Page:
1,075 Citations

Journal ArticleDOI: 10.1016/J.TECHFORE.2006.05.026
Abstract: This paper presents an overview of the greenhouse gas (GHG) emissions scenarios that form the analytical backbone for other contributions to this Special Issue. We first describe the motivation behind this scenario exercise and introduce the main scenario features and characteristics, in both qualitative and quantitative terms. Altogether, we analyze three ‘baseline’ scenarios of different socio-economic and technological developments that are assumed not to include any explicit climate policies. We then impose a range of climate stabilization targets on these baseline scenarios and analyze in detail the feasibility, costs and uncertainties of meeting a range of different climate stabilization targets in accordance with Article 2 of the United Nations Framework Convention on Climate Change. The scenarios were developed by the IIASA Integrated Assessment Modeling Framework that encompasses detailed representations of the principal GHG-emitting sectors—energy, industry, agriculture, and forestry. The main analytical findings from our analysis focus on the implications of salient uncertainties (associated with scenario baselines and stabilization targets), on feasibility and costs of climate stabilization efforts, and on the choice of appropriate portfolios of emissions abatement measures. We further analyze individual technological options with regards to their aggregated cumulative contribution toward emissions mitigation during the 21st century as well as their deployment over time. Our results illustrate that the energy sector will remain by far the largest source of GHG emissions and hence remain the prime target of emissions reduction. Ultimately, this may lead to a complete restructuring of the global energy system. Climate mitigation could also significantly change the relative economics of traditional versus new, more climate friendly products and services. This is especially the case within the energy system, which accounts for the largest share of emissions reductions, but it is also the case in the agriculture and forestry sectors, where emissions reduction and sink enhancement measures are relatively more modest. more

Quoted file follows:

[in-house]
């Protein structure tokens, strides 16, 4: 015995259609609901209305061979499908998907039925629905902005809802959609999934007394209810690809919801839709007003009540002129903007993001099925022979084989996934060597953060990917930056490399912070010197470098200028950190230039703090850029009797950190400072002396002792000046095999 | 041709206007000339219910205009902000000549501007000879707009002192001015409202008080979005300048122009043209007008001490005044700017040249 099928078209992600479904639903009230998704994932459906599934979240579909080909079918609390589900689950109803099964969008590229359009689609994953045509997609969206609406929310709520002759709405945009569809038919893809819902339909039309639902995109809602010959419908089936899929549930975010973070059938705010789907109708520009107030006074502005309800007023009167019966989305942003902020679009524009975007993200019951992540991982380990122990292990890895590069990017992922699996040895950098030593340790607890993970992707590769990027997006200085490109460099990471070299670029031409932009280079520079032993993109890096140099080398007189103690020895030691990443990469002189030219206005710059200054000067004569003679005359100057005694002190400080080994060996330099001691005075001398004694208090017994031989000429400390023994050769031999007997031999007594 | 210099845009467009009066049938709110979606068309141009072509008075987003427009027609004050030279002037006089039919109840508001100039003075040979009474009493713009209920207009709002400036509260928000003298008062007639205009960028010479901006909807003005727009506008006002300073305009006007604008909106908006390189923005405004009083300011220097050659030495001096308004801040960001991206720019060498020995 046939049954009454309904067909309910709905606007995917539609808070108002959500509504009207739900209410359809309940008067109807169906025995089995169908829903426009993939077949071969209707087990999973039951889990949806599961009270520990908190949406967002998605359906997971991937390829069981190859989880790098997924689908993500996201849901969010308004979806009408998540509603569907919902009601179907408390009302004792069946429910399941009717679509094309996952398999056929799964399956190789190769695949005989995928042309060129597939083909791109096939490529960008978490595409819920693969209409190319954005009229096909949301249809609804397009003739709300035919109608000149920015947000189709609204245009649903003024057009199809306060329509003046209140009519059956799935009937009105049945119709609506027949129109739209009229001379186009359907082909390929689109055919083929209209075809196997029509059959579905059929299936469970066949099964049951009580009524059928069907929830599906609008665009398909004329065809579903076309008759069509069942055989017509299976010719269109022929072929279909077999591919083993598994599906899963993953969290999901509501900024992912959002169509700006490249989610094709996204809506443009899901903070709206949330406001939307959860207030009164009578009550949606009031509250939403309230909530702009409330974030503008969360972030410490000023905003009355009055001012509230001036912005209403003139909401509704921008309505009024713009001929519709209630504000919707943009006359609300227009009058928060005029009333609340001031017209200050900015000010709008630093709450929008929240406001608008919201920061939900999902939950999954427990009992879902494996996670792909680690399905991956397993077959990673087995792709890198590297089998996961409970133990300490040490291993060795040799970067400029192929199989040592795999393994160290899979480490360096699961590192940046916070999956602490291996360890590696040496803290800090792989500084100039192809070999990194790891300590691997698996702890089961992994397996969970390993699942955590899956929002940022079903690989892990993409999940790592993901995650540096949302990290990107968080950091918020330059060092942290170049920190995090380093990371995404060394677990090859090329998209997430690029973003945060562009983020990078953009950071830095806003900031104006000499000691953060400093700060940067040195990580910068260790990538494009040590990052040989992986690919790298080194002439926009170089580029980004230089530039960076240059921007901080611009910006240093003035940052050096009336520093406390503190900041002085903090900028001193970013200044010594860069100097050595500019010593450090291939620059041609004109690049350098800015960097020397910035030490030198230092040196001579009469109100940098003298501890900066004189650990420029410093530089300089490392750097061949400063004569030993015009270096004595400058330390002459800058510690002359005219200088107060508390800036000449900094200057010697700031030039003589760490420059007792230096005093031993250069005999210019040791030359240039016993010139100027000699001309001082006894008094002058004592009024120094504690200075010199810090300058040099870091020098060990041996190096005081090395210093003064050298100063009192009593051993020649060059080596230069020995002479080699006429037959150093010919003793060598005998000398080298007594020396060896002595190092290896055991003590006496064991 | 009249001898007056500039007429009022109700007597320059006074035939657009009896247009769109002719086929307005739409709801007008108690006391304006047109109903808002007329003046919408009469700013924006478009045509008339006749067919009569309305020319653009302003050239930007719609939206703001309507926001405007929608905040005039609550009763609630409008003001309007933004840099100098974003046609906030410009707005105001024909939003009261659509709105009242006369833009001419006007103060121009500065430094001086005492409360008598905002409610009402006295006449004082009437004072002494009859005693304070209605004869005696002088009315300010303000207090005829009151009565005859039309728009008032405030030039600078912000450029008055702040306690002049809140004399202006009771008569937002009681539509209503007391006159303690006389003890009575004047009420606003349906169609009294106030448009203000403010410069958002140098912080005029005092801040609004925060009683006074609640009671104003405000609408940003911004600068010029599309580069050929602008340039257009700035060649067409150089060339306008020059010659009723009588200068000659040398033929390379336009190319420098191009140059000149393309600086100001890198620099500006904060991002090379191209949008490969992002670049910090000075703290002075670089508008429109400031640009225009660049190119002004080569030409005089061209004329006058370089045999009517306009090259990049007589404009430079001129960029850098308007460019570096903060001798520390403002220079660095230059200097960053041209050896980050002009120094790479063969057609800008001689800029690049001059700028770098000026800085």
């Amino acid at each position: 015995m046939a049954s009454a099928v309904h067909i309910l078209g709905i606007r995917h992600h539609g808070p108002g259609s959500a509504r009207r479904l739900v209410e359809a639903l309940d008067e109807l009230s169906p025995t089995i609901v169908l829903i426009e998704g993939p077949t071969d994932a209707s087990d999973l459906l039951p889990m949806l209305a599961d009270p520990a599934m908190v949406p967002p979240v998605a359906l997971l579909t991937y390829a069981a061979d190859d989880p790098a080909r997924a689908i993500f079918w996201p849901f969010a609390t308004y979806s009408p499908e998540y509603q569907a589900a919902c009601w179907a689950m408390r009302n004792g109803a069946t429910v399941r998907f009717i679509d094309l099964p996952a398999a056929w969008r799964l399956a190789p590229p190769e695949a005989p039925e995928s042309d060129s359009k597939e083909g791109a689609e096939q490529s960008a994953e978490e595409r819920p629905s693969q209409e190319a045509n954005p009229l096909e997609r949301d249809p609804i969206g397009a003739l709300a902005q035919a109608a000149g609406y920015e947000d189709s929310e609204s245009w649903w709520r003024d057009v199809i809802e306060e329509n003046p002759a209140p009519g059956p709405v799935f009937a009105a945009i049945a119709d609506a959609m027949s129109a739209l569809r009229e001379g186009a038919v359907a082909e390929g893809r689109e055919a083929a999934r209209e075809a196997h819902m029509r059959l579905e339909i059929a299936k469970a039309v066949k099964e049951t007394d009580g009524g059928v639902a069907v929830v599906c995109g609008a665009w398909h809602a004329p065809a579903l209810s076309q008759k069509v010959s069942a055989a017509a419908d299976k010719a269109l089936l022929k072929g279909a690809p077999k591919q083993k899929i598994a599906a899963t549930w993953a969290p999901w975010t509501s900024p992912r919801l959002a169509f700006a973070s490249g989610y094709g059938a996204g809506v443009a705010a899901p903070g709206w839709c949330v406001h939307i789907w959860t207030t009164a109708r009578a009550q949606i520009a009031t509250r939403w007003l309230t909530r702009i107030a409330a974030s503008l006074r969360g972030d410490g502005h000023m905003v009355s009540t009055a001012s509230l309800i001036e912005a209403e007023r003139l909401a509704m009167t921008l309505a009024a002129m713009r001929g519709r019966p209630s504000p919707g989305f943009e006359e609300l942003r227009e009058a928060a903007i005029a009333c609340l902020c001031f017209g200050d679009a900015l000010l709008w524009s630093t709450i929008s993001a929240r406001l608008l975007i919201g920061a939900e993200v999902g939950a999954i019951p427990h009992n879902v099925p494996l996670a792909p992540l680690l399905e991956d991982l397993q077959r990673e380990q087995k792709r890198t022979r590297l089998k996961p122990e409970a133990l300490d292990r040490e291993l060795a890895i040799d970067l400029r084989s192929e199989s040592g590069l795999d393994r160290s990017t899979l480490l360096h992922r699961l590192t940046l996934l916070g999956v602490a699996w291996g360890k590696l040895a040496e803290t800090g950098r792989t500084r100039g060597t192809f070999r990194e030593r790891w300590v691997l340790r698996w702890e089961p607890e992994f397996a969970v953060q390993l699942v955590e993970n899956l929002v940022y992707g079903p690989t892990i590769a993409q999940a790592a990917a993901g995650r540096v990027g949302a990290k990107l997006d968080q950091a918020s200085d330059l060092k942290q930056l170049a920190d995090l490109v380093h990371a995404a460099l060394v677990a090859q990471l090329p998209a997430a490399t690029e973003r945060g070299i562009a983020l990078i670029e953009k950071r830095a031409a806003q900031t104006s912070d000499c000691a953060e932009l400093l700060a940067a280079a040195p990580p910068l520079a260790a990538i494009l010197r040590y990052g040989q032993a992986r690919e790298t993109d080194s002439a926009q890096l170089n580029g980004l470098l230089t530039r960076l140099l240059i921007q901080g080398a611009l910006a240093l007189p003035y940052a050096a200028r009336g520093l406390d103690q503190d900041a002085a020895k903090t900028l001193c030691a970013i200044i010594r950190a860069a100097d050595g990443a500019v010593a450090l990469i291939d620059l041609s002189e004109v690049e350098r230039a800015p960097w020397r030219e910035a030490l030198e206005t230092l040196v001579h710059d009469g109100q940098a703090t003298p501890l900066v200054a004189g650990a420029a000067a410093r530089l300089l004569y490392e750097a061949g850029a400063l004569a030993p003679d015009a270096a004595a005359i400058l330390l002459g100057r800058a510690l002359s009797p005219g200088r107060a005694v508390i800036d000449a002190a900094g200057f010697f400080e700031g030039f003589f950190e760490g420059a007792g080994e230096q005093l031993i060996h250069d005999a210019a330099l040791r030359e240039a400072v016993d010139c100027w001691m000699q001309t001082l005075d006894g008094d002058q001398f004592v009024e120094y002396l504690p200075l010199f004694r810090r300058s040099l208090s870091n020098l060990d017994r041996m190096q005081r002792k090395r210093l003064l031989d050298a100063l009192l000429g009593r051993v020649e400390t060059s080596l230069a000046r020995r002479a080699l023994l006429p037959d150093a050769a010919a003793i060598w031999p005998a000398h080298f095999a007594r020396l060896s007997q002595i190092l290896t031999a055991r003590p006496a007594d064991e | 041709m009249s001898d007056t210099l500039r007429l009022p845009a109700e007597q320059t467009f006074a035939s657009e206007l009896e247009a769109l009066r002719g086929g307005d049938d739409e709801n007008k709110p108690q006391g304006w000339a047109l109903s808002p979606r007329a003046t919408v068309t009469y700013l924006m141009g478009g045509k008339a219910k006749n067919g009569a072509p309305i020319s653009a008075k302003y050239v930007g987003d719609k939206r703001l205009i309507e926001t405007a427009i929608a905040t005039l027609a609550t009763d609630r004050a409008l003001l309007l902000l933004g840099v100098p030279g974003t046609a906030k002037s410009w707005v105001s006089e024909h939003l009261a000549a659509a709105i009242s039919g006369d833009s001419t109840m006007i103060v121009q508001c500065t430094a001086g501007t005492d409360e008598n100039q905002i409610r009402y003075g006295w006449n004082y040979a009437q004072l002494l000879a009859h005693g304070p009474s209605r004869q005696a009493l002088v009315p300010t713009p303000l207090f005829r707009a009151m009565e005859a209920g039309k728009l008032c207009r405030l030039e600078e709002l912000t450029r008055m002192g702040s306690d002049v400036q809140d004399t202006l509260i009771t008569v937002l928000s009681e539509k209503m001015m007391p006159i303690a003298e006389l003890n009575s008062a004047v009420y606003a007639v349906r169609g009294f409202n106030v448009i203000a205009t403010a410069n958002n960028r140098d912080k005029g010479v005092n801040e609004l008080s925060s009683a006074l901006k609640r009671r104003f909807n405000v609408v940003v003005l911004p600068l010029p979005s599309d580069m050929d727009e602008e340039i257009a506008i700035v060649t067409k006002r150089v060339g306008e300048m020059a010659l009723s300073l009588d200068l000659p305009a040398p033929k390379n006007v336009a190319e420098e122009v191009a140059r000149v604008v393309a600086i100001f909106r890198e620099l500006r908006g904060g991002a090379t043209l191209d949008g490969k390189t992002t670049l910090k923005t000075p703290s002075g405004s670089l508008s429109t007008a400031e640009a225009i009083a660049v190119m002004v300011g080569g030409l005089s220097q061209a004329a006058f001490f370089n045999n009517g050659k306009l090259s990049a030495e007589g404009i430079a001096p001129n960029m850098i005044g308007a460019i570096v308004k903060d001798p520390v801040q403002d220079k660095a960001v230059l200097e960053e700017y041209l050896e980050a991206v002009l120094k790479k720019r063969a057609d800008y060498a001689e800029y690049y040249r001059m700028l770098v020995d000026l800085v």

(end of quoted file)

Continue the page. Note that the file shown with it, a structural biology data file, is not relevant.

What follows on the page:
1,038 Citations

Journal ArticleDOI: 10.1002/SIM.1296
Abstract: Clinical trial investigators often record a great deal of baseline data on each patient at randomization When reporting the trial's findings such baseline data can be used for (i) subgroup analyses which explore whether there is evidence that the treatment difference depends on certain patient characteristics, (ii) covariate-adjusted analyses which aim to refine the analysis of the overall treatment difference by taking account of the fact that some baseline characteristics are related to outcome and may be unbalanced between treatment groups, and (iii) baseline comparisons which compare the baseline characteristics of patients in each treatment group for any possible (unlucky) differences This paper examines how these issues are currently tackled in the medical journals, based on a recent survey of 50 trial reports in four major journals The statistical ramifications are explored, major problems are highlighted and recommendations for future practice are proposed Key issues include: the overuse and overinterpretation of subgroup analyses; the underuse of appropriate statistical tests for interaction; inconsistencies in the use of covariate-adjustment; the lack of clear guidelines on covariate selection; the overuse of baseline comparisons in some studies; the misuses of significance tests for baseline comparability, and the need for trials to have a predefined statistical analysis plan for all these uses of baseline data more

911 Citations

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Topic's top 5 most impactful authors

Axel Michaelowa

19 papers, 313 citations

Markus Amann

9 papers, 595 citations

Steven L. Klose

6 papers, 12 citations

Detlef P. van Vuuren

6 papers, 1.8K citations

Enrica De Cian

4 papers, 178 citations